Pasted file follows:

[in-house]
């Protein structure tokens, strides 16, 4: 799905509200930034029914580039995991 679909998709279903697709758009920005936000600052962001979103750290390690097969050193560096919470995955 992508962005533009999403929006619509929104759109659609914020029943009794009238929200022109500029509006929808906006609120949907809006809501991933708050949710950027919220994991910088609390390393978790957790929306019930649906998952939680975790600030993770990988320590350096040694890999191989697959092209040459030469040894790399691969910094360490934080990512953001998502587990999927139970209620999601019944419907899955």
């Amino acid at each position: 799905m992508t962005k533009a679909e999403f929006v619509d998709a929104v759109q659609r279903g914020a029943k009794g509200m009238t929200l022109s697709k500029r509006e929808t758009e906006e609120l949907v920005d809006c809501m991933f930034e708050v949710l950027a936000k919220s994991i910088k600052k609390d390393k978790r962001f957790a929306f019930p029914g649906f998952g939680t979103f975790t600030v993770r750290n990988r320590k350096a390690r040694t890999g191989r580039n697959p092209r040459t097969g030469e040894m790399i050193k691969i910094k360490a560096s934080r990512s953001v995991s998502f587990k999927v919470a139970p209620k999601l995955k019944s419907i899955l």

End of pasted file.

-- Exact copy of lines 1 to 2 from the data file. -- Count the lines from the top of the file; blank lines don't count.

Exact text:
[in-house]
């Protein structure tokens, strides 16, 4: 799905509200930034029914580039995991 679909998709279903697709758009920005936000600052962001979103750290390690097969050193560096919470995955 992508962005533009999403929006619509929104759109659609914020029943009794009238929200022109500029509006929808906006609120949907809006809501991933708050949710950027919220994991910088609390390393978790957790929306019930649906998952939680975790600030993770990988320590350096040694890999191989697959092209040459030469040894790399691969910094360490934080990512953001998502587990999927139970209620999601019944419907899955």